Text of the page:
Negative teacher stereotypes — fueled by social media — contribute to teacher shortage


Education is a right that people should not be denied. Around the world girls are fighting for the opportunity to receive an education and explore that right. Here in California, students’ right to education is mandatory. There is no guarantee, however, that students will have enough qualified teachers to help them learn to their highest potential.

A teacher shortage is unacceptable. There is no end to the benefits of a higher education, and everyone should have access to a fair education. A fair education cannot happen, however, if a teacher is stuck with too many students and cannot therefore spend time to make sure that each one succeeds.

A teacher’s job, after all, is to ensure student success. Teachers shouldn’t just be people who couldn’t decide what other job to pursue. Teachers should be people who are intelligent and like working with kids, people who want to dedicate their lives to educating future generations. Not everyone should be a teacher; teachers should be smart and patient and kind and understanding. Teachers shouldn’t have short tempers; they shouldn’t lash out in the face of conflict, no matter how strong.

Teachers should be motivated and should exert effort in doing their work so that students can learn by their example and set goals and ambitions for themselves. If teachers themselves weren’t motivated to learn when they were younger, then they can’t exactly expect students to be, and motivation is a large determinant in success, so teachers must be willing to try in their jobs in order to effectively shape a generation of hard-working, inspired adults, chasing their own dreams.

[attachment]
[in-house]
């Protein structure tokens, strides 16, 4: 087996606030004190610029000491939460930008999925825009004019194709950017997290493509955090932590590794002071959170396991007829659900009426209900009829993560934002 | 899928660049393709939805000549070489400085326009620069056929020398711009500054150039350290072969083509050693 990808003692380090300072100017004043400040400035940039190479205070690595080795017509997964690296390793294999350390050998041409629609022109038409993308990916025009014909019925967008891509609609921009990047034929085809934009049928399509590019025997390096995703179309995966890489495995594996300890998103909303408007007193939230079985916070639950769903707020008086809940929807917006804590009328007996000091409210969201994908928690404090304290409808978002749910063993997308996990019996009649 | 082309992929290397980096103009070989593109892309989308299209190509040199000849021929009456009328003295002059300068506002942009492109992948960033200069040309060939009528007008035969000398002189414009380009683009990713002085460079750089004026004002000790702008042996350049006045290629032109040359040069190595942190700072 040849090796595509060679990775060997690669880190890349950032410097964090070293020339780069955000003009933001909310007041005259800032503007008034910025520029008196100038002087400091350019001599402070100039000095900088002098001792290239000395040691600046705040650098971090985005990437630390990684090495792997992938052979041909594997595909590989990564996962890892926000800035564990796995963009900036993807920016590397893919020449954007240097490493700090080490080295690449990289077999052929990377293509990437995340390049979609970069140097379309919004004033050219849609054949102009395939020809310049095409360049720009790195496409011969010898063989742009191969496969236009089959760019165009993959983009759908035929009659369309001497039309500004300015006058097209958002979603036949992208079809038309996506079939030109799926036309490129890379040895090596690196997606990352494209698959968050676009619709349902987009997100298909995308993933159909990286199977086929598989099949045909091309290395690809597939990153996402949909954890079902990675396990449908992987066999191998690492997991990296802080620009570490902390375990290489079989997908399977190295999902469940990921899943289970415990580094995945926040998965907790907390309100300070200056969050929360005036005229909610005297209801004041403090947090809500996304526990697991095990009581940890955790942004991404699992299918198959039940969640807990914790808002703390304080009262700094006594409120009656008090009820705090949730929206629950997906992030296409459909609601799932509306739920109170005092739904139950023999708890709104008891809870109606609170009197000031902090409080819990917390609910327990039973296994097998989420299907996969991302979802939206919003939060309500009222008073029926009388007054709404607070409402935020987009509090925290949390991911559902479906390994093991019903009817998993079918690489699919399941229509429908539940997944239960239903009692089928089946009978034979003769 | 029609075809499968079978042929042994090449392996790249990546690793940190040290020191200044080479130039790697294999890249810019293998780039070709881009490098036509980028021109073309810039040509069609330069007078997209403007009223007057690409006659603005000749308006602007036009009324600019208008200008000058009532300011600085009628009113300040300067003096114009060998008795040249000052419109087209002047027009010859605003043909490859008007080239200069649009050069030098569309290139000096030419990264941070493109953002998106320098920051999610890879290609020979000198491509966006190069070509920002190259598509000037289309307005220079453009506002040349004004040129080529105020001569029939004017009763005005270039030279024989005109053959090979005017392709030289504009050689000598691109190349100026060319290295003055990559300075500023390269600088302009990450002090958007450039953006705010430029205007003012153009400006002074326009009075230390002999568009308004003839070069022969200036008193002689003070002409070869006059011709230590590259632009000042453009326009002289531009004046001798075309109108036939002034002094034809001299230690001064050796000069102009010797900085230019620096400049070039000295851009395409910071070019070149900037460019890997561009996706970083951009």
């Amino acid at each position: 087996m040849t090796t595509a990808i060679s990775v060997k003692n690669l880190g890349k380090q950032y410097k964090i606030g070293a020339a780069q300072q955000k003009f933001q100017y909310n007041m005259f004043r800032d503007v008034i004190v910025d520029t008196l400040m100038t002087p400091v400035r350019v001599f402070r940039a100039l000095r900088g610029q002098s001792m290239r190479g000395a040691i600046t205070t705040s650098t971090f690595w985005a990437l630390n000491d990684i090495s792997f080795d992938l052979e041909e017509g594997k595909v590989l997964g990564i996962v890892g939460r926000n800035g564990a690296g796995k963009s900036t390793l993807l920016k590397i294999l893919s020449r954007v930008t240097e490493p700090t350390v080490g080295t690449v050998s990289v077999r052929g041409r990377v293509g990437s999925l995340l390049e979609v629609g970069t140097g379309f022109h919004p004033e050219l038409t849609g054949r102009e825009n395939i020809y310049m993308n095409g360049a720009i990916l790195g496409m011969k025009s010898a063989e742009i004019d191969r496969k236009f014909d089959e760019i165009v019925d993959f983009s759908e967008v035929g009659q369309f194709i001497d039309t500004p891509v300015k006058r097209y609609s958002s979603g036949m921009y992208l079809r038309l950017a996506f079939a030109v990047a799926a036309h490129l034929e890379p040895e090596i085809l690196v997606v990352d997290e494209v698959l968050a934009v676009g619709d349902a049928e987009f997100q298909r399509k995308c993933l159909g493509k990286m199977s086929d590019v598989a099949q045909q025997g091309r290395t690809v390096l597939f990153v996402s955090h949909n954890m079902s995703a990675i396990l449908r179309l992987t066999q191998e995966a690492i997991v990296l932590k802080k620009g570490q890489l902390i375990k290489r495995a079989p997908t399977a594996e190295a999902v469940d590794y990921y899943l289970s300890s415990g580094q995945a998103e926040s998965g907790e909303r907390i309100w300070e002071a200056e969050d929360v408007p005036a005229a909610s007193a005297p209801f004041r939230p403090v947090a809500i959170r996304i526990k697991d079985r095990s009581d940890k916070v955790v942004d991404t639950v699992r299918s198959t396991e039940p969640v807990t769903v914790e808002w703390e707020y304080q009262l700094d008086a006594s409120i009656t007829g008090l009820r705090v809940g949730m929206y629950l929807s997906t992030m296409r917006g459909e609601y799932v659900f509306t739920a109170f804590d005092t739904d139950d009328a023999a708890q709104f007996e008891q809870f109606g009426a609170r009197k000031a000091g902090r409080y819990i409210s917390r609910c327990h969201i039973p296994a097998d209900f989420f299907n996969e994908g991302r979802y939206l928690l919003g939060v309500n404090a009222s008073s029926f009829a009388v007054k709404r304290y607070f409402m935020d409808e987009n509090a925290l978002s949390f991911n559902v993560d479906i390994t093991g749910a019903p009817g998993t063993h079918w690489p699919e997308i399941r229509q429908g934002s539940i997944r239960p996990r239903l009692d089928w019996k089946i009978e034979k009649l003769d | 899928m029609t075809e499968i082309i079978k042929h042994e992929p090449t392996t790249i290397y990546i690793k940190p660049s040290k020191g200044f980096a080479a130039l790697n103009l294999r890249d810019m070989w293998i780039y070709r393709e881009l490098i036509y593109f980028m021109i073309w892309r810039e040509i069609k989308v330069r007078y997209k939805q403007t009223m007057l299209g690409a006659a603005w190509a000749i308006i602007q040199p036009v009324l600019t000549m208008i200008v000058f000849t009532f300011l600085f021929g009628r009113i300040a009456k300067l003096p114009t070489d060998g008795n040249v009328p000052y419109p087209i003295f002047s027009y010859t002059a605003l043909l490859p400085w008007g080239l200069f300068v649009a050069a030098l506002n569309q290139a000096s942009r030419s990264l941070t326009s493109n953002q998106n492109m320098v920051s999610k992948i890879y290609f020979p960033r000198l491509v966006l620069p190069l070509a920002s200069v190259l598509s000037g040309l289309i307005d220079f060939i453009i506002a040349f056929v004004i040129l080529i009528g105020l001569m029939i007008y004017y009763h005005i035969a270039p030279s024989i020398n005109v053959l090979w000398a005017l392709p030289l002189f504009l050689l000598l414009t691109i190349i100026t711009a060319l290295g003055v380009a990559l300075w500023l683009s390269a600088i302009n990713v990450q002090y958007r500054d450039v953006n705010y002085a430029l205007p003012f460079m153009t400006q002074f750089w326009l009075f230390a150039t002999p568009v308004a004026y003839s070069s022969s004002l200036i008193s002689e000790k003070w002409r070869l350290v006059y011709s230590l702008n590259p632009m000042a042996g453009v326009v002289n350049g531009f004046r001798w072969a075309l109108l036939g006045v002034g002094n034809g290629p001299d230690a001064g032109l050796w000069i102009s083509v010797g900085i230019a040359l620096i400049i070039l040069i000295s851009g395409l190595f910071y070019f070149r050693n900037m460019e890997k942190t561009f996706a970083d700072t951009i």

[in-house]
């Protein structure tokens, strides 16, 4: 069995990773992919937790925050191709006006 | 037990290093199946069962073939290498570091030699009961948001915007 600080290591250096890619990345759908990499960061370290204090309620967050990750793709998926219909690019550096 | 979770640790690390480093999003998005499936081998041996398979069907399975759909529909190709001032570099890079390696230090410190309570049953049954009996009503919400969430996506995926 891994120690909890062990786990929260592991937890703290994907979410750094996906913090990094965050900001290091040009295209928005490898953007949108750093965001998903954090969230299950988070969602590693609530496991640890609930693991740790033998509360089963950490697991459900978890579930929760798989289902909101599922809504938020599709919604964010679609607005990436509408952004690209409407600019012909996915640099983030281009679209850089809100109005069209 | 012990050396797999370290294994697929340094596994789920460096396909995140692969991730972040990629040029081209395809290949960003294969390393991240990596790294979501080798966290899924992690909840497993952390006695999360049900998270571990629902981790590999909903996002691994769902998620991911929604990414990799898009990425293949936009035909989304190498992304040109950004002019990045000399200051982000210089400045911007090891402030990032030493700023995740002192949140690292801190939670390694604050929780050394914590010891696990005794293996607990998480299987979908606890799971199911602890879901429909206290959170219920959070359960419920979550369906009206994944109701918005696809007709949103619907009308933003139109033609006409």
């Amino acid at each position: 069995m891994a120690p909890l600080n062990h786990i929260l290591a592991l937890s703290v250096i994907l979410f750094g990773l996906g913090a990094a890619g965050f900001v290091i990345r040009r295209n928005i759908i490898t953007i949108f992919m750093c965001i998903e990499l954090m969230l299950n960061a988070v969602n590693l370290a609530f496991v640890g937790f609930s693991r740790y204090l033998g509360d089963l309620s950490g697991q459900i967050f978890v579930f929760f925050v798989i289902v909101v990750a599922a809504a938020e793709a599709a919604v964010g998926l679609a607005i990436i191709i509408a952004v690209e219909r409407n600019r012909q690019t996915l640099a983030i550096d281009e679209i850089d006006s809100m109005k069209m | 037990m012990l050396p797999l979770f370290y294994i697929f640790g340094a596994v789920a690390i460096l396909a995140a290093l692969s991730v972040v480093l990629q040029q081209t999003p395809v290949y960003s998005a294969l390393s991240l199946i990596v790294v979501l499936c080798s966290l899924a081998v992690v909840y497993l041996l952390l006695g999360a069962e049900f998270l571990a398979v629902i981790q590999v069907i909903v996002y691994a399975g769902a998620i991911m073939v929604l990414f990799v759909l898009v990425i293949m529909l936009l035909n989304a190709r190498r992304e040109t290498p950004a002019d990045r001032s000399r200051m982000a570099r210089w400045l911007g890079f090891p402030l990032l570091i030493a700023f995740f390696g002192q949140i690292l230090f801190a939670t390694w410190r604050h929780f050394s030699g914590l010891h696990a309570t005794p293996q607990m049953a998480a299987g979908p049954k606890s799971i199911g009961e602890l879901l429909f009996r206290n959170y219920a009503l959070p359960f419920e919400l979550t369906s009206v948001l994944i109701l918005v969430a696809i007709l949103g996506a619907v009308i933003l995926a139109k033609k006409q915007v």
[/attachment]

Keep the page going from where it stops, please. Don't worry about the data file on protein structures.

Videos circulating of negative interactions between students and teachers, such as the video of biology teacher Jerry Myers dragging a student out of class, can discourage people from pursuing a teaching career in their future. Some may see that video or social media efforts like the Twitter hashtag #getridofher aimed at a teacher and think that the students — especially teenagers —are too rowdy and disruptive to work with. Others may not want to become teachers at the center of attention and possible lawsuit for losing their temper when trying to discipline students who frequently disrupt class.

Teachers need to receive more training before entering the profession to ensure that they are as qualified as possible and able to do their job at or above the current standard. This training should ensure not only that teachers are knowledgeable enough about their subjects to teach them but also that teachers are able to handle high-pressure, tense situations such as those that can sometimes occur in classrooms.

Requiring more training for teachers may mean more money needs to be spent on public education, but that loss to taxpayers is worth the benefit that they will reap from a more educated populace. Additionally, teachers’ salaries need to be increased to show future teachers that their job is respected and appreciated as a profession.

To make sure that teachers are all qualified for their job, we must get more people to consider a career in teaching so that schools can be more selective in who they choose to educate the youth. To do so, California needs to reframe teachers as educated, successful people that effect change and influence the future.